# Does XOR have diffusion properties?

Does the XOR operator provide diffusion if the right side of plain text is XORed against a round key which is then XORed against the left side to produce that side of cipher text, for example in a Feistel cipher.

Let's take the definition from Wikipedia:

Diffusion means that if we change a single bit of the plaintext, then (statistically) half of the bits in the ciphertext should change, and similarly, if we change one bit of the ciphertext, then approximately one half of the plaintext bits should change.

Now, what ever the XOR operation does, it works on 2 bits, 1 bit of the key and one bit of the plaintext. So no, XOR cannot provide diffusion by itself.

In your example, if you change a single bit of plaintext then then the output will only change with a single bit as well. If you applied the output to another bit then you'd still have the same situation (as the two bits flip at the same time).

If the Feistel function itself provides diffusion used with XOR in the steps is a different matter, of course. But XOR won't have provided the diffusion.

The other answer is excellent; however, I thought that a picture might be helpful. As a tractable example, I give you a SIMON32/64 graphical output (original paper), which is just slightly better than no encryption at all. In SIMON32/64, you have 32 rounds, and very simple logic. I happen to use this cipher, and my tools let me create pretty pictures.

The diffusion is not a property of the XOR, but a property of the complete structure. The shifts, XORs and rounds cause the diffusion. To illustrate this, let's start with the equation for the 4 block key for Simon, which is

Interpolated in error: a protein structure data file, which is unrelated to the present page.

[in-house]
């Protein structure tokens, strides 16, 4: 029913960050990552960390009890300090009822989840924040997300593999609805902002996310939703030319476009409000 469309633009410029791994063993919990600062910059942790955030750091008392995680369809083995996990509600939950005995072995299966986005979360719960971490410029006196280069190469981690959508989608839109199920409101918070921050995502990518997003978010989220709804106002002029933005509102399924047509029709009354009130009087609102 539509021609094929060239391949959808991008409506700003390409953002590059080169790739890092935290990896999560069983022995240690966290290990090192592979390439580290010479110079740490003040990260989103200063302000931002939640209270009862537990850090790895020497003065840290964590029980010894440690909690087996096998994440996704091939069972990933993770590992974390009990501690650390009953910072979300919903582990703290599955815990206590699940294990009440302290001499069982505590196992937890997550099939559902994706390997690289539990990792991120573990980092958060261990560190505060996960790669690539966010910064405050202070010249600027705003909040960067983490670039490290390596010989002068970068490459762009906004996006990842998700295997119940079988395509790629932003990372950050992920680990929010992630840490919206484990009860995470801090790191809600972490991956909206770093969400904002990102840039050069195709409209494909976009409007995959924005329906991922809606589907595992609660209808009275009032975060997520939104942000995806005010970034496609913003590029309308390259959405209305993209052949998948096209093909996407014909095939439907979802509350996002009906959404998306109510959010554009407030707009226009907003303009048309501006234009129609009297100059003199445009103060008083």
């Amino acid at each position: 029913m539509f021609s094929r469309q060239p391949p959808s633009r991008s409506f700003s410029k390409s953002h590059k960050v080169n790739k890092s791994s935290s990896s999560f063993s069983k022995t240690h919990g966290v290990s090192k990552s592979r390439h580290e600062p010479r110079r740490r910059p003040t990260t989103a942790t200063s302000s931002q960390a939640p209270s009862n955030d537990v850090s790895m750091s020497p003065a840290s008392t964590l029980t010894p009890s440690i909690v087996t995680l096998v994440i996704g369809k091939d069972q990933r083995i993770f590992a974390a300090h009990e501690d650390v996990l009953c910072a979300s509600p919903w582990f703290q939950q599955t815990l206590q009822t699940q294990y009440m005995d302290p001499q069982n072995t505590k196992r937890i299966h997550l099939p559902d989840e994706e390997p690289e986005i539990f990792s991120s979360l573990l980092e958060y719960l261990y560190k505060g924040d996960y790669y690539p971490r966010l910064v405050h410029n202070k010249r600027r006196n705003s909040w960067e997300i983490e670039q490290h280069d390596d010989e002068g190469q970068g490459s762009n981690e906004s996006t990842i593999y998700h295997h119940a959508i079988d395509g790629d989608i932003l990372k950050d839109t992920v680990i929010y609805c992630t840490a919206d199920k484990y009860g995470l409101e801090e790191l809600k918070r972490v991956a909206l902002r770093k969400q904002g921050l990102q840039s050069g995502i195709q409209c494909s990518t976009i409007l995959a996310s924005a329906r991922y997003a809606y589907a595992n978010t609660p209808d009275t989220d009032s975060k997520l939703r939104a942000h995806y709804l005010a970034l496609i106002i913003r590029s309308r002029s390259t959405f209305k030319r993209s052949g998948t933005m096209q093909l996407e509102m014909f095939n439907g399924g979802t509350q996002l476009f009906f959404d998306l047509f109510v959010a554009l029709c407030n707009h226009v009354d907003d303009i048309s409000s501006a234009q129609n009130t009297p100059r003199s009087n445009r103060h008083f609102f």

$$k_{i+m} = c\oplus\left(z_j\right)_i\oplus k_i \oplus\left(I\oplus S^{-1}\right)\left(S^{-3}k_{i+3}\oplus k_{i+1}\right), m=4$$

In the equation above, you will notice the XORs, $\oplus$, and combined with the shifts. As a block diagram, this looks as:

As a key is shifted out serially, the feedback is updated. This is why the rounds matter. Starting with a 64-bits of zero, we would have a key that was all 0's for the first 4 rounds. In this case, we'd have a key expansion that looks like this:

In the image above, "white" boxes are "1" and the colored boxes are "0". The key evolves over the rounds due to the feedback from the XOR logic. (The $Z_i$ term adds some more non-linearity. This key is what is used to XOR against the data.

Further diffusion is added by the structure of the key schedule, which is also a function of XORs, Shifts and an AND, which is

$$R_k\left(x,y\right)=\left(y \oplus \left(S^1x \land S^8x\right) \oplus S^2x \oplus k, x\right),$$

where $k$ is the round key. As a block diagram, this look like:

The data register starts with 32-bits of zero, and then is modified by the state of the key. The evolution of the data looks as:

If you look at the cryptotext that starts at all 0's for a few rounds, it needs a few rounds for the key expansion to no longer be zero. The original paper for Simon and Speck will give you the details about this cipher.

• Those are nice pictures but I'm missing the connection with the question. Could you maybe make that a bit more obvious maybe? – Maarten - reinstate Monica Feb 18 '17 at 21:13
• The SIMON structure is a really good example for what was asked and basically a visual representation of your answer. I'll expand it tonight to make what is here more obvious. – b degnan Feb 18 '17 at 21:22
• @MaartenBodewes Hopefully, this is better. I can always delete it, but I was trying to show how diffusion is actually implemented, and I've found that showing these bit-grids from my tools are helpful. Although I didn't find an explicit question that matched the original post, the number one newbie question regarding Feistel ciphers seems to be the question of diffusion and XORs. – b degnan Feb 18 '17 at 21:48
• Ah, OK, now the word XOR is clearly included in the answer and the relation should be clear. – Maarten - reinstate Monica Feb 18 '17 at 21:50